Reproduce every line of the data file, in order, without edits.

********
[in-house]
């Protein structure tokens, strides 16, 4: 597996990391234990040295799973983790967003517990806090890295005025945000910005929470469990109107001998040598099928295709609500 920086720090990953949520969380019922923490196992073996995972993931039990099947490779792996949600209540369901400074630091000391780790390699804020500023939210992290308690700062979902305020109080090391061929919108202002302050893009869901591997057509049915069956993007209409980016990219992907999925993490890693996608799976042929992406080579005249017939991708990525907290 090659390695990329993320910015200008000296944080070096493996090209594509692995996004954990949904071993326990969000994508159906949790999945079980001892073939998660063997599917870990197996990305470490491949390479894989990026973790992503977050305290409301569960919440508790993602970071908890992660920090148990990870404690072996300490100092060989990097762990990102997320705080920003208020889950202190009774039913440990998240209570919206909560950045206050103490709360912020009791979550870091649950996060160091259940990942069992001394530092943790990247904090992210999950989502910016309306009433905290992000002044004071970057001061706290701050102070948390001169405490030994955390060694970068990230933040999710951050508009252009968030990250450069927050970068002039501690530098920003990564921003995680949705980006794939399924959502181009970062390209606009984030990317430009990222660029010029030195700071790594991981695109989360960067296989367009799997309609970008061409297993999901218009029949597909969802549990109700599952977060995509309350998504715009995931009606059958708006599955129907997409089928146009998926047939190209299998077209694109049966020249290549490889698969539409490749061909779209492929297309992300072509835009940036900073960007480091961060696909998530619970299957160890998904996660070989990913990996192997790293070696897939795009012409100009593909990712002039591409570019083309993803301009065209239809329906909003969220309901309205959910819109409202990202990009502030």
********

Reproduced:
[in-house]
């Protein structure tokens, strides 16, 4: 597996990391234990040295799973983790967003517990806090890295005025945000910005929470469990109107001998040598099928295709609500 920086720090990953949520969380019922923490196992073996995972993931039990099947490779792996949600209540369901400074630091000391780790390699804020500023939210992290308690700062979902305020109080090391061929919108202002302050893009869901591997057509049915069956993007209409980016990219992907999925993490890693996608799976042929992406080579005249017939991708990525907290 090659390695990329993320910015200008000296944080070096493996090209594509692995996004954990949904071993326990969000994508159906949790999945079980001892073939998660063997599917870990197996990305470490491949390479894989990026973790992503977050305290409301569960919440508790993602970071908890992660920090148990990870404690072996300490100092060989990097762990990102997320705080920003208020889950202190009774039913440990998240209570919206909560950045206050103490709360912020009791979550870091649950996060160091259940990942069992001394530092943790990247904090992210999950989502910016309306009433905290992000002044004071970057001061706290701050102070948390001169405490030994955390060694970068990230933040999710951050508009252009968030990250450069927050970068002039501690530098920003990564921003995680949705980006794939399924959502181009970062390209606009984030990317430009990222660029010029030195700071790594991981695109989360960067296989367009799997309609970008061409297993999901218009029949597909969802549990109700599952977060995509309350998504715009995931009606059958708006599955129907997409089928146009998926047939190209299998077209694109049966020249290549490889698969539409490749061909779209492929297309992300072509835009940036900073960007480091961060696909998530619970299957160890998904996660070989990913990996192997790293070696897939795009012409100009593909990712002039591409570019083309993803301009065209239809329906909003969220309901309205959910819109409202990202990009502030």